How many weather-and-climate-related buzzwords can you fit into a single week’s weather? All of them, apparently, since these phenomena are all interconnected. We can’t really say where one ends and other begins.
This week it finally feels like winter in the Eastern US. Denialers are, I am sure, imagining themselves vindicated. I can’t help feeling reassured myself, as though cold weather meant climate change isn’t as serious as I’d thought. Meanwhile, the British Isles drown and the North Pole melts.
A few days ago, one of history’s most powerful storms formed in the North Atlantic, near Iceland, and proceeded to slam to slam into Scotland and its neighbors with 100 MPH winds and dropped a huge amount of rain on areas already sodden from a series of floods in December. The storm, named Frank, was not a hurricane, but the distinction seems rather academic.
Frank blew a huge amount of warm air north, over the pole. There isn’t much in the way of weather instruments up there, but from what data we have and from computer modeling, it looks like the North Pole rose above the freezing point for a few hours—that’s fifty degrees Fahrenheit above average for this time of year.
But the cold air that had been over the pole before Frank blew in had to go somewhere, so it moved south and some of it is over my head right now.
So it’s not just that this week’s more seasonable weather is balanced by warmer weather elsewhere, it was actually caused by warmer weather elsewhere.
But what caused Frank?
Nobody seems exactly sure, although El Nino is a likely culprit. Since El Nino makes the Northern Hemisphere as a whole warmer and wetter, powerful winter storms become more likely. Others see it as a symptom of global warming, which also makes the planet warmer and wetter in a general way (that extra moisture has to come from somewhere, though, hence the droughts in some places). Of course, as I’ve explained, both can be true at once.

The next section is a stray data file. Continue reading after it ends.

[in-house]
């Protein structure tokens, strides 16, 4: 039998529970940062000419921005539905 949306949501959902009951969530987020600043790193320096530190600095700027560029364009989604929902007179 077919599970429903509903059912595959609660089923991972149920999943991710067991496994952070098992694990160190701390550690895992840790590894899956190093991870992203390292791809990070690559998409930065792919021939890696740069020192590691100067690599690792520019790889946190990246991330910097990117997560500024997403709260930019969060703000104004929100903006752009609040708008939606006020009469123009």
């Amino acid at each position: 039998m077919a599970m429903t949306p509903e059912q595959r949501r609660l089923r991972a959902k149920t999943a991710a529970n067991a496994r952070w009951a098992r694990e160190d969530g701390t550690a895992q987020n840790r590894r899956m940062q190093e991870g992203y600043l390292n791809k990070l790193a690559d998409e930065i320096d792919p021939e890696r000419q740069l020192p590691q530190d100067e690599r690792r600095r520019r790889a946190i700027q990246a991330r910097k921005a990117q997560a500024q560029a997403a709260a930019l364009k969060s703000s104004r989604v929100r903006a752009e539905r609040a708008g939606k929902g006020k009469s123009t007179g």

And now that Frank has heated up the North Pole, there are signs the Polar Vortex may be destabilizing again. The Polar Vortex, remember, is not a type of weather but a circular wind pattern, one that normally keeps cold air sequestered around the poles. When the Vortex weakens, it becomes excessively wavy, with some waves reaching down to freeze parts of the lower latitudes and other waves allowing warm air to edge poleward, as we have seen in recent years. We may be seeing it again.
And a weakened polar vortex could be caused by melting sea ice, which is definitely climate change, or in this case it could be caused by Frank, which might be climate change.
The important thing to remember in all of this is that all weather is related to other weather and is always caused by the various things that cause weather. Each incident can be explained, in isolation, without climate change, which is a long-term trend. That means that freakishly warm events, whatever their proximate cause, are happening more often than freakishly cold events.
If the weather seems odd these days, that’s because it is.